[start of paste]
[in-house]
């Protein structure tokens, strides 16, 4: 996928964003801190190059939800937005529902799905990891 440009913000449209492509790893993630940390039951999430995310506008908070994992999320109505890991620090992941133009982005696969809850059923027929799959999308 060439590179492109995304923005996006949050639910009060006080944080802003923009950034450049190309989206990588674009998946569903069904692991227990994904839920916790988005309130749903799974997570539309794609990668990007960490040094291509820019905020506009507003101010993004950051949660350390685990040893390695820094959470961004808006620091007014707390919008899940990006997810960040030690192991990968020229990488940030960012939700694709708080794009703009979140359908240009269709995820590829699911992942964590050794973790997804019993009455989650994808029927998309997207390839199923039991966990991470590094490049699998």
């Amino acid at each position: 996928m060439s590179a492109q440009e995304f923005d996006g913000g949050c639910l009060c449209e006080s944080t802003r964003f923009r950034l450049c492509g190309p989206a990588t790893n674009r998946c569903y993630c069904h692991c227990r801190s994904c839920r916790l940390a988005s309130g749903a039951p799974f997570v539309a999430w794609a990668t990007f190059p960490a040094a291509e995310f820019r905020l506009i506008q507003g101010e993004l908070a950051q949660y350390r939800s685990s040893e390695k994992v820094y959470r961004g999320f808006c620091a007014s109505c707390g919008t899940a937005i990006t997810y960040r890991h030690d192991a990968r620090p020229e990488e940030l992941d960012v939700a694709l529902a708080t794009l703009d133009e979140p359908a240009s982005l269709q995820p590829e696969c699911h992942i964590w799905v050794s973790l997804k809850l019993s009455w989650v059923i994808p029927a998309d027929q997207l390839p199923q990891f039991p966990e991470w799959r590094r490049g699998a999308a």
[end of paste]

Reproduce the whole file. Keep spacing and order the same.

[in-house]
């Protein structure tokens, strides 16, 4: 996928964003801190190059939800937005529902799905990891 440009913000449209492509790893993630940390039951999430995310506008908070994992999320109505890991620090992941133009982005696969809850059923027929799959999308 060439590179492109995304923005996006949050639910009060006080944080802003923009950034450049190309989206990588674009998946569903069904692991227990994904839920916790988005309130749903799974997570539309794609990668990007960490040094291509820019905020506009507003101010993004950051949660350390685990040893390695820094959470961004808006620091007014707390919008899940990006997810960040030690192991990968020229990488940030960012939700694709708080794009703009979140359908240009269709995820590829699911992942964590050794973790997804019993009455989650994808029927998309997207390839199923039991966990991470590094490049699998």
């Amino acid at each position: 996928m060439s590179a492109q440009e995304f923005d996006g913000g949050c639910l009060c449209e006080s944080t802003r964003f923009r950034l450049c492509g190309p989206a990588t790893n674009r998946c569903y993630c069904h692991c227990r801190s994904c839920r916790l940390a988005s309130g749903a039951p799974f997570v539309a999430w794609a990668t990007f190059p960490a040094a291509e995310f820019r905020l506009i506008q507003g101010e993004l908070a950051q949660y350390r939800s685990s040893e390695k994992v820094y959470r961004g999320f808006c620091a007014s109505c707390g919008t899940a937005i990006t997810y960040r890991h030690d192991a990968r620090p020229e990488e940030l992941d960012v939700a694709l529902a708080t794009l703009d133009e979140p359908a240009s982005l269709q995820p590829e696969c699911h992942i964590w799905v050794s973790l997804k809850l019993s009455w989650v059923i994808p029927a998309d027929q997207l390839p199923q990891f039991p966990e991470w799959r590094r490049g699998a999308a």